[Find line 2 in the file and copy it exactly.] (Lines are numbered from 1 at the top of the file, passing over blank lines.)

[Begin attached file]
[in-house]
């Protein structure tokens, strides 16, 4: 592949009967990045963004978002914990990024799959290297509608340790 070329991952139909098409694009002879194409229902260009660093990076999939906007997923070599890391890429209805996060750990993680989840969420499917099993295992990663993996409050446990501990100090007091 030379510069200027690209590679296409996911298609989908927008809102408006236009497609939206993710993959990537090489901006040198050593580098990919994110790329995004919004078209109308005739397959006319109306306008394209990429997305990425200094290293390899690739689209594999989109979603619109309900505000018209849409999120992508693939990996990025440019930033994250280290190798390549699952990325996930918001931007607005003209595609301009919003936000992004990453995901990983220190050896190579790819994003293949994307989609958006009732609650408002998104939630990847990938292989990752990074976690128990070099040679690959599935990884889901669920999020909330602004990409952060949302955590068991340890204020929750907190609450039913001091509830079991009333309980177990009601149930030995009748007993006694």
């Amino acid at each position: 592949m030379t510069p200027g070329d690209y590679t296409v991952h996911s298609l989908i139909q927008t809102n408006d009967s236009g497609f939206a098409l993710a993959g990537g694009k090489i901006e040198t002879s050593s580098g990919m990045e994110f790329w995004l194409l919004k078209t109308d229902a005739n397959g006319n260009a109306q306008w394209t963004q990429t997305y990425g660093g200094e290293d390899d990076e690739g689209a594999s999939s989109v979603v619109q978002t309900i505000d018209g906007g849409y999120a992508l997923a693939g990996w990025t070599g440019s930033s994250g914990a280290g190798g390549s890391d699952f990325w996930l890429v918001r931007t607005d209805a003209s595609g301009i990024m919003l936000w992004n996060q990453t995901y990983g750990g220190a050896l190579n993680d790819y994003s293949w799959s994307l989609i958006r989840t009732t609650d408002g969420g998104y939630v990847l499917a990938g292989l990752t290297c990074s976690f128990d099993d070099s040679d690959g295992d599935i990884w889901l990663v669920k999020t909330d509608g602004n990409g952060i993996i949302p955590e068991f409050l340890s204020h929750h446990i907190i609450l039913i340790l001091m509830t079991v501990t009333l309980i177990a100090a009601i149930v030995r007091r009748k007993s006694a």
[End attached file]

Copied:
């Protein structure tokens, strides 16, 4: 592949009967990045963004978002914990990024799959290297509608340790 070329991952139909098409694009002879194409229902260009660093990076999939906007997923070599890391890429209805996060750990993680989840969420499917099993295992990663993996409050446990501990100090007091 030379510069200027690209590679296409996911298609989908927008809102408006236009497609939206993710993959990537090489901006040198050593580098990919994110790329995004919004078209109308005739397959006319109306306008394209990429997305990425200094290293390899690739689209594999989109979603619109309900505000018209849409999120992508693939990996990025440019930033994250280290190798390549699952990325996930918001931007607005003209595609301009919003936000992004990453995901990983220190050896190579790819994003293949994307989609958006009732609650408002998104939630990847990938292989990752990074976690128990070099040679690959599935990884889901669920999020909330602004990409952060949302955590068991340890204020929750907190609450039913001091509830079991009333309980177990009601149930030995009748007993006694």